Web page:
Kalabrese Rumpelzirkus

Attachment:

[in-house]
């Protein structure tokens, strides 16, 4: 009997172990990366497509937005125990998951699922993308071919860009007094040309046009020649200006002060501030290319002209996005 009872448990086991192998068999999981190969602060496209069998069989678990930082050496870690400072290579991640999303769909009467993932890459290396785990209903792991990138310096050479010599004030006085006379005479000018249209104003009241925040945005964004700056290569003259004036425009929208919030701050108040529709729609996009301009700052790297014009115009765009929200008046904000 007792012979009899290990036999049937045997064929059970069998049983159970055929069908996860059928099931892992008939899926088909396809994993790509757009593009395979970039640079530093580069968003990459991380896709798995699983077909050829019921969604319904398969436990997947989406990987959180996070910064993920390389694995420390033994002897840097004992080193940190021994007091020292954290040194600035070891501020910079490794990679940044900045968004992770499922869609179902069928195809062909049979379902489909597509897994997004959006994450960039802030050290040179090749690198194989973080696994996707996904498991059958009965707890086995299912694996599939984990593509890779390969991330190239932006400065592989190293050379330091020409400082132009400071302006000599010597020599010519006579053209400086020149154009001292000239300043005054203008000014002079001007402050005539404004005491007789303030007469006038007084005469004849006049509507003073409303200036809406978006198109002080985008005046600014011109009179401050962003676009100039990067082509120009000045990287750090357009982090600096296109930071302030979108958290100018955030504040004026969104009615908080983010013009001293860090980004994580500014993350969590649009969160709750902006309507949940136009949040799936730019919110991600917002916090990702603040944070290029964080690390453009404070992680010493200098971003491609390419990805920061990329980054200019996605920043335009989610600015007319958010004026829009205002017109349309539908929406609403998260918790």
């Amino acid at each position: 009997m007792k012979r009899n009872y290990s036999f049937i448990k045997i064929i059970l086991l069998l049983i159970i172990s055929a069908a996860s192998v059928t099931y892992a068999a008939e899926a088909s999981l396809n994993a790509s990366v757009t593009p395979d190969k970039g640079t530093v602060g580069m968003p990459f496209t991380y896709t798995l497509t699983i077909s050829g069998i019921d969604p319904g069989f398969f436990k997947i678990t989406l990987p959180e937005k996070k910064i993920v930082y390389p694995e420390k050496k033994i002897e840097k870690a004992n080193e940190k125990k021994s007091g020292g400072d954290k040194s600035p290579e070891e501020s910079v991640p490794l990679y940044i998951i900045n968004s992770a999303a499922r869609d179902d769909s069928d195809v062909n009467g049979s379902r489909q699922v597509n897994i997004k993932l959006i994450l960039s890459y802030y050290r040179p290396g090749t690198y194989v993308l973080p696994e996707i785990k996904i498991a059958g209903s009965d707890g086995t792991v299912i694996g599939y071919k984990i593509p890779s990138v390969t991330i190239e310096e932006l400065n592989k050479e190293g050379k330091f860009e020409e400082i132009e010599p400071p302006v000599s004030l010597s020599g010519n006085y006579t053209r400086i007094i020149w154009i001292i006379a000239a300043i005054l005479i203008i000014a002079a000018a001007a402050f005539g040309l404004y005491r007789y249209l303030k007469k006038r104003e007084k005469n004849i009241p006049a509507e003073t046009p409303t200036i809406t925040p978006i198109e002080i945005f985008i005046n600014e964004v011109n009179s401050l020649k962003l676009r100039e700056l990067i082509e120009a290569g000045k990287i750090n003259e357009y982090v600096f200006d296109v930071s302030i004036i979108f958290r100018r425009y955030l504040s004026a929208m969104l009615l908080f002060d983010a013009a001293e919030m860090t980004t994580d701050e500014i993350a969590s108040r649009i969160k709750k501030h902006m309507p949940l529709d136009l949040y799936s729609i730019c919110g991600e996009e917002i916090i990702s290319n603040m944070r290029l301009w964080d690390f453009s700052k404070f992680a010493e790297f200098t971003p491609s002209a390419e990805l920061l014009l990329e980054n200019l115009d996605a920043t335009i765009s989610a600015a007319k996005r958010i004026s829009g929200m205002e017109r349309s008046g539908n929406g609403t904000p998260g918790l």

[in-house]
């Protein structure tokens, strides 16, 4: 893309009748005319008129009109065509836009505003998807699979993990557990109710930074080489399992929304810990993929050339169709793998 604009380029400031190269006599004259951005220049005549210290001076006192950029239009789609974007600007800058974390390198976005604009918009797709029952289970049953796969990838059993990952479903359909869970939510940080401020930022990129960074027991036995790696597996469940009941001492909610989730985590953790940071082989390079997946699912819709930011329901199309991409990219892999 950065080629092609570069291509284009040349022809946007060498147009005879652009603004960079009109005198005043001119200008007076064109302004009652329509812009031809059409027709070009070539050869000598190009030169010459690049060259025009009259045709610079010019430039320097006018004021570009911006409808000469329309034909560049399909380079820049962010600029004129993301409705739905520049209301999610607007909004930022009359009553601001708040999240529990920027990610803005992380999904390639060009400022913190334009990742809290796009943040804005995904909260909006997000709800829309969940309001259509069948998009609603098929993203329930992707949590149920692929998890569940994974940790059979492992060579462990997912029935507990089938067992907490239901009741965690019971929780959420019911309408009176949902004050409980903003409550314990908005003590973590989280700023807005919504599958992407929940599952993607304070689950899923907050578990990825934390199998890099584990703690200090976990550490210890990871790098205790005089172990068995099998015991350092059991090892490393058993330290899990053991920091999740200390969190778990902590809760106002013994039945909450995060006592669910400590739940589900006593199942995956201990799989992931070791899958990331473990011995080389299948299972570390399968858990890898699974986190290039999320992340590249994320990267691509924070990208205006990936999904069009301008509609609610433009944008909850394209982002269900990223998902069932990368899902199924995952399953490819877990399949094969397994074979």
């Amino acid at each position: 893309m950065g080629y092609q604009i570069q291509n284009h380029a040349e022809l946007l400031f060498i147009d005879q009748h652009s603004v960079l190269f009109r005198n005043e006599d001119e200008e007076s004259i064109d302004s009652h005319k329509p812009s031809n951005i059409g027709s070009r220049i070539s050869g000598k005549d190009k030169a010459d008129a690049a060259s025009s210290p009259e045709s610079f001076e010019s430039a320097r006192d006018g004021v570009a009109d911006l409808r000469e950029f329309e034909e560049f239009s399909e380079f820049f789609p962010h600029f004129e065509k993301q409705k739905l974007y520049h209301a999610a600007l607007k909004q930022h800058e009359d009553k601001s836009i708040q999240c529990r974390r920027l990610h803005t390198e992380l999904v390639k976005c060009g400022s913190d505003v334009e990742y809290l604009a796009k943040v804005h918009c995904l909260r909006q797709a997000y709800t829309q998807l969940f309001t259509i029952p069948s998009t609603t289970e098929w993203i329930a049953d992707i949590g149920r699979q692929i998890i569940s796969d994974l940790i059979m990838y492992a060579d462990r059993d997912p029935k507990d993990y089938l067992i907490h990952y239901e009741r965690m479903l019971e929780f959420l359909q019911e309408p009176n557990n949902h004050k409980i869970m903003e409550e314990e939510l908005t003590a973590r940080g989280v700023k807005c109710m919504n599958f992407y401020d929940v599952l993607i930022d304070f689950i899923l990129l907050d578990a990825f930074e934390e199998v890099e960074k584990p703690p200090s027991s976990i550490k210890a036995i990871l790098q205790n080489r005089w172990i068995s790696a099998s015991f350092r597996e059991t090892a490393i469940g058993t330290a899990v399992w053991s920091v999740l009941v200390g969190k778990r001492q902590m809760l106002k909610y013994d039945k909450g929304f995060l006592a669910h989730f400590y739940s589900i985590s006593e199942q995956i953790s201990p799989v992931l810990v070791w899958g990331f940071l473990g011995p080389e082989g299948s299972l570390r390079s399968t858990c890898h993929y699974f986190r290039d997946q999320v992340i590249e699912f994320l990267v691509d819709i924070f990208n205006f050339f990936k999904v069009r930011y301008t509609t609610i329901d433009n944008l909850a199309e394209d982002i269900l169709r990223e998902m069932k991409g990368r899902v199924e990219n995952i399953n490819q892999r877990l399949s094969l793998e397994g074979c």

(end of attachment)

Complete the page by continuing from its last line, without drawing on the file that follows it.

Rumpelzirkus, the debut album by Swiss micro-funk producer Kalabrese, has garnered some rather high expectations on the strength of online praise and advance speculation. It’s not hard to see why. Unlike the bulk of anonymous producers out there, Kalabrese sounds at home in his own skin. He doesn’t mind singing, even though his voice doesn’t have much range. Furthermore, Kalabrese takes a uniquely organic approach to the kind of micro-house that was once championed by Ricardo Villalobos on 2003’s Alcachofa, an upbeat, optimistic form of house that, in Kalabrese’s hands, sounds as if it’s been played by an early incarnation of the Talking Heads. Admittedly, this combination doesn’t sound as good as it reads all the time. Though the buoyant energy of producers like Luciano and, occasionally, a not-so-frantic Atom TM (of Señor Coconut fame), Kalabrese’s sometimes charming vocal limitations are, occasionally, just plain corny. Several guest vocalists emerge on some tracks — namely Da Mezga, Kate Wax and Guillermo Sohrya — but they tend to suffer the same fate. In the end, Rumpelzirkus’ strengths lie in the organic energy of the musicianship involved here — a rare quality in house music — but its distracting and overbearing vocals are an occasional liability to home listeners. None of this will matter in a club, however. (Stattsmusik)